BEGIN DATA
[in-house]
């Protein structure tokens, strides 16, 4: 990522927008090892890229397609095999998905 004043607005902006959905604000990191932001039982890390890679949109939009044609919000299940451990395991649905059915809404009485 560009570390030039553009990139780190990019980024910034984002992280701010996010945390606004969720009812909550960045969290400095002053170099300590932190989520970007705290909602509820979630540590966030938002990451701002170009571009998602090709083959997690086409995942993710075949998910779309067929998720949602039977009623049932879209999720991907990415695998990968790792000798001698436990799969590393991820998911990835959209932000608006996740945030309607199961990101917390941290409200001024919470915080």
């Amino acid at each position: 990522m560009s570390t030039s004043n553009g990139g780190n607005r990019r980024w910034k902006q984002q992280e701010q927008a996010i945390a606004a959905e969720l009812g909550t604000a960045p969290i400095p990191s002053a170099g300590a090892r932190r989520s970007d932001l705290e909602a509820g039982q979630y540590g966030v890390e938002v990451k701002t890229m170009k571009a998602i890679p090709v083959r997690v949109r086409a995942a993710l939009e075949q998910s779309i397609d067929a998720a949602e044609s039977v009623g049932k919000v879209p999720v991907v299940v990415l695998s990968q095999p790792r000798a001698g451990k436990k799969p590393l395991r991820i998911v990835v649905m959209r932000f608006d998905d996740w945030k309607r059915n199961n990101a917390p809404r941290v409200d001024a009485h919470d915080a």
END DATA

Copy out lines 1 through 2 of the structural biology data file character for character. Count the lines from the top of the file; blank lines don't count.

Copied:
[in-house]
């Protein structure tokens, strides 16, 4: 990522927008090892890229397609095999998905 004043607005902006959905604000990191932001039982890390890679949109939009044609919000299940451990395991649905059915809404009485 560009570390030039553009990139780190990019980024910034984002992280701010996010945390606004969720009812909550960045969290400095002053170099300590932190989520970007705290909602509820979630540590966030938002990451701002170009571009998602090709083959997690086409995942993710075949998910779309067929998720949602039977009623049932879209999720991907990415695998990968790792000798001698436990799969590393991820998911990835959209932000608006996740945030309607199961990101917390941290409200001024919470915080």